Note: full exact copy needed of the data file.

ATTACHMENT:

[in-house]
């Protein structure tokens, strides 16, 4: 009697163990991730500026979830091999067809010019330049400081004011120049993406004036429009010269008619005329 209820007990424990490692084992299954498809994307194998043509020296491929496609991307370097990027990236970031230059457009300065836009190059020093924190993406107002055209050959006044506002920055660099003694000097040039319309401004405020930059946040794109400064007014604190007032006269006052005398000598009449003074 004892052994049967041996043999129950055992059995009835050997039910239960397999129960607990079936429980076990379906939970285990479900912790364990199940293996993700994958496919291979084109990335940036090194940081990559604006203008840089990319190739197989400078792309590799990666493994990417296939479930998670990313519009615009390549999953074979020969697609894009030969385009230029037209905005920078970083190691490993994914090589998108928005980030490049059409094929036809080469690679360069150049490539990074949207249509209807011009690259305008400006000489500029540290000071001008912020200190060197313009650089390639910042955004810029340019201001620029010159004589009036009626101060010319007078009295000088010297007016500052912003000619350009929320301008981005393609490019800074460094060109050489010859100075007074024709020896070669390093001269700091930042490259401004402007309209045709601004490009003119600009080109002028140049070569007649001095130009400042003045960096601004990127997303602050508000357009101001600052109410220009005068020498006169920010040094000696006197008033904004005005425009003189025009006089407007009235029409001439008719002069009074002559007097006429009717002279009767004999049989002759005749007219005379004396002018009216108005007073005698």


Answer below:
[in-house]
């Protein structure tokens, strides 16, 4: 009697163990991730500026979830091999067809010019330049400081004011120049993406004036429009010269008619005329 209820007990424990490692084992299954498809994307194998043509020296491929496609991307370097990027990236970031230059457009300065836009190059020093924190993406107002055209050959006044506002920055660099003694000097040039319309401004405020930059946040794109400064007014604190007032006269006052005398000598009449003074 004892052994049967041996043999129950055992059995009835050997039910239960397999129960607990079936429980076990379906939970285990479900912790364990199940293996993700994958496919291979084109990335940036090194940081990559604006203008840089990319190739197989400078792309590799990666493994990417296939479930998670990313519009615009390549999953074979020969697609894009030969385009230029037209905005920078970083190691490993994914090589998108928005980030490049059409094929036809080469690679360069150049490539990074949207249509209807011009690259305008400006000489500029540290000071001008912020200190060197313009650089390639910042955004810029340019201001620029010159004589009036009626101060010319007078009295000088010297007016500052912003000619350009929320301008981005393609490019800074460094060109050489010859100075007074024709020896070669390093001269700091930042490259401004402007309209045709601004490009003119600009080109002028140049070569007649001095130009400042003045960096601004990127997303602050508000357009101001600052109410220009005068020498006169920010040094000696006197008033904004005005425009003189025009006089407007009235029409001439008719002069009074002559007097006429009717002279009767004999049989002759005749007219005379004396002018009216108005007073005698």